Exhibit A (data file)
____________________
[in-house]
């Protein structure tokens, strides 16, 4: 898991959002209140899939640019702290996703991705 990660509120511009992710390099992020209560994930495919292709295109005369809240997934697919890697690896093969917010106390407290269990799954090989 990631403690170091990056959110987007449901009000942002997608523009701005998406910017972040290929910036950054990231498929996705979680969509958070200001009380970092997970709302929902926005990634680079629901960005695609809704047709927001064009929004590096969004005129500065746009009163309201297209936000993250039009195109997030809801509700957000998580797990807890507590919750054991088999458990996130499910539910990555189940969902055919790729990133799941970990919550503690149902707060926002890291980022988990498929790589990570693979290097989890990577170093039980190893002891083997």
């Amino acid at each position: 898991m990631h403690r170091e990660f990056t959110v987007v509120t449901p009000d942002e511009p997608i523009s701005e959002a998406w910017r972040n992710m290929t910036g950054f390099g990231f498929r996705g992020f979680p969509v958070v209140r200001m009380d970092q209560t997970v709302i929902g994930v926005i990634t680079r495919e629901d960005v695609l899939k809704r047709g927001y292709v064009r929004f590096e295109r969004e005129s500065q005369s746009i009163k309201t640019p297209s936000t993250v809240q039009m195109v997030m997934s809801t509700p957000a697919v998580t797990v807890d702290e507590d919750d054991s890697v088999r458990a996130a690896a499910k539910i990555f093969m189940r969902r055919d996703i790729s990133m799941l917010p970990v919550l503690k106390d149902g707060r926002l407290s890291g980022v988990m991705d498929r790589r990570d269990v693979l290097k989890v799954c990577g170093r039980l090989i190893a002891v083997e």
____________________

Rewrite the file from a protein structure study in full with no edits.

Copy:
[in-house]
């Protein structure tokens, strides 16, 4: 898991959002209140899939640019702290996703991705 990660509120511009992710390099992020209560994930495919292709295109005369809240997934697919890697690896093969917010106390407290269990799954090989 990631403690170091990056959110987007449901009000942002997608523009701005998406910017972040290929910036950054990231498929996705979680969509958070200001009380970092997970709302929902926005990634680079629901960005695609809704047709927001064009929004590096969004005129500065746009009163309201297209936000993250039009195109997030809801509700957000998580797990807890507590919750054991088999458990996130499910539910990555189940969902055919790729990133799941970990919550503690149902707060926002890291980022988990498929790589990570693979290097989890990577170093039980190893002891083997």
């Amino acid at each position: 898991m990631h403690r170091e990660f990056t959110v987007v509120t449901p009000d942002e511009p997608i523009s701005e959002a998406w910017r972040n992710m290929t910036g950054f390099g990231f498929r996705g992020f979680p969509v958070v209140r200001m009380d970092q209560t997970v709302i929902g994930v926005i990634t680079r495919e629901d960005v695609l899939k809704r047709g927001y292709v064009r929004f590096e295109r969004e005129s500065q005369s746009i009163k309201t640019p297209s936000t993250v809240q039009m195109v997030m997934s809801t509700p957000a697919v998580t797990v807890d702290e507590d919750d054991s890697v088999r458990a996130a690896a499910k539910i990555f093969m189940r969902r055919d996703i790729s990133m799941l917010p970990v919550l503690k106390d149902g707060r926002l407290s890291g980022v988990m991705d498929r790589r990570d269990v693979l290097k989890v799954c990577g170093r039980l090989i190893a002891v083997e």